There becomes a Knowledge Gap. I heard that it normally takes 18 months for a new employee to become profitable to the organisation and for them to be fully integrated with the way of work.
Can you afford that time delay in an online community? And would the members be happy with someone new just turning up without an introduction?
If you get a chance just do a search on Knowledge Retention and Transfer. There’s some great stuff out there that will help you start the conversation if your community manager is about to move on.
One of the things that there are an abundance of material on is the creating of an online community or community of practice. But there’s not so much on how to really facilitate the activity in the community and help it thrive.
What techniques, what tactics can use you to help move your community forward?
For me the word Playbook goes back to the days of playing John Madden on my Sega Mega Drive.
And the three key elements
- Special Teams
Can you take those elements in to Community Management and create techniques to help your community?
If you did, what techniques or tactics would you use for the below?
Offensive plays would be all about breaking down the boundaries of the community and moving it forward. You will be looking to increase the number of discussions and participating members.
Improve the quality of the conversations and content, and encourage better relationships between the members.
Defensive plays – Most online communities are happy as they are. Help them hold onto that position of contentment, but they will still need a consistent flow of activities to keep them happy.
Special Teams – would be activities that have the ability to cause momentum shifts, increasing participation as well as building a stronger sense of community.
Monday the 27th Jan is a normal day for most people unless you work in the community management environment.
This year the 27th was a Monday and this meant it wasCommunity Manager Appreciation Day
It’s the 5th year this has run. And each year it gets bigger and bigger. Who would have thought that 5 years ago there would be a 24 hour Google Hangout talking about community management?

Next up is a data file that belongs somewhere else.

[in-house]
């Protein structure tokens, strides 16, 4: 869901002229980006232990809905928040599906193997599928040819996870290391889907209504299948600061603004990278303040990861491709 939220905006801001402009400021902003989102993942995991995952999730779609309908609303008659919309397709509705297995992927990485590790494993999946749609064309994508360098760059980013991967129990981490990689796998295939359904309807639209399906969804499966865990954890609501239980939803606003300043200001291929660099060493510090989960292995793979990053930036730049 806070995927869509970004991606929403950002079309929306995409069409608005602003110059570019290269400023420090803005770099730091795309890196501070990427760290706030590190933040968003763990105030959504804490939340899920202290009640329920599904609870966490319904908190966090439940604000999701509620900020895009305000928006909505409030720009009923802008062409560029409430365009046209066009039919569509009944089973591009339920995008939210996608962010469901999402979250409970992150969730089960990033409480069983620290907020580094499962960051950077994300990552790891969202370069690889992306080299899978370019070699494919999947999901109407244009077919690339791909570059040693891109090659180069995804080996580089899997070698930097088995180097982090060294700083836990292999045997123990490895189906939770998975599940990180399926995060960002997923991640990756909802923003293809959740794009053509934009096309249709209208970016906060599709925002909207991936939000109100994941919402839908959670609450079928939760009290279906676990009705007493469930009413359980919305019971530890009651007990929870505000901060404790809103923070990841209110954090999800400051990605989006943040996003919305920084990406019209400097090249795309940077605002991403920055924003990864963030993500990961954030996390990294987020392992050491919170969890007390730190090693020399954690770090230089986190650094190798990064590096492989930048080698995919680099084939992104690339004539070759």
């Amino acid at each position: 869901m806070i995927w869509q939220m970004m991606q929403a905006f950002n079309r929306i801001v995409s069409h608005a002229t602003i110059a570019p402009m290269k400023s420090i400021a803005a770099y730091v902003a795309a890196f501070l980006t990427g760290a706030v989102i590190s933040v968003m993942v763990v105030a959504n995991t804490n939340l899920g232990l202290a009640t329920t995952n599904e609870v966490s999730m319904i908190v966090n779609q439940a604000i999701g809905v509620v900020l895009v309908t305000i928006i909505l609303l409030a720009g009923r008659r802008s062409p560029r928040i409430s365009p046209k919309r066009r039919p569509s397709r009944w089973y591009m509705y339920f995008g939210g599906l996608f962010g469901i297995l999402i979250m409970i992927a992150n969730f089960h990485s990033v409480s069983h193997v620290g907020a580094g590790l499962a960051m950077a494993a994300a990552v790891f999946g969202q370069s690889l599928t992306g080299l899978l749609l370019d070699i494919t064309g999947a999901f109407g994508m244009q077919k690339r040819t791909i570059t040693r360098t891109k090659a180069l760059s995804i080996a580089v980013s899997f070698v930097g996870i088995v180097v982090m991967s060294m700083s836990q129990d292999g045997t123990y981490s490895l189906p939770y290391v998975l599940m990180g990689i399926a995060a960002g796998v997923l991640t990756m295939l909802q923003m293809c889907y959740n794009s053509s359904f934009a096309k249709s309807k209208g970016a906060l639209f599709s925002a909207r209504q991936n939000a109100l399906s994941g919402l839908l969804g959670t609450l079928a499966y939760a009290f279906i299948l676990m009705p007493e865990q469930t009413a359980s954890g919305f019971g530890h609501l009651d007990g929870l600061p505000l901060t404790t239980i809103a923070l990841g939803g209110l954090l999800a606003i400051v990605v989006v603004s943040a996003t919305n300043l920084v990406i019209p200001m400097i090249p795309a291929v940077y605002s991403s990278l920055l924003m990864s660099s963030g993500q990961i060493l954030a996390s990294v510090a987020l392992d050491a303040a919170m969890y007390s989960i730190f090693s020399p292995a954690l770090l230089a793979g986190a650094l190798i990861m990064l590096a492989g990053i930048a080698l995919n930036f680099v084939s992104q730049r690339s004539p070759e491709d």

I have been doing small things over the last few years since I came across #cmad. It started with just saying thank you to some of the great facilitators that I worked with and has slowly got bigger.
Last year I was able to run a small event that included great presentations from Alan Boulter and Richard Millington which I made a little storify for.
But this year I was able to link up with the Knowledge and Innovation Network to do something slightly bigger. No not a 24 hour hangout. But a blended event online and offline bringing a range of different people to talk about how they run communities in their organisation and the tactics they use.
So a big thank you from me for making it such a great event goes out to Erica Hurley, Phil Ridout (Phil’s Skype account) and Dimple Rathod for the organisation. Sarah Jennings and Liz Copeland for tweeting and helping to capture the day.
A special thank you to all the presenters:
- Lesley Parker from Seven Trent Water
- Jon Harman from Syngenta
- Richard Millington from FeverBee
- Melissa Whittle from Geoplace
- Yvonne Myles from Phillips66
Not forgetting all the people that participated in the day, face to face, online or via the webinars.
Hopefully next year we can make it bigger and spread the word even further about the importance of great community management.
Here’s this year’s Storify
It’s that time again. For that one Monday in January we all say thank you to the facilitators of our communities during Community Manager Appreciation Day
Please take a moment to say thank you to those who put all the hard work in behind the scene to keep the communities that you participate in going. It’s not often they get thanks. And just one thank you makes such a big difference.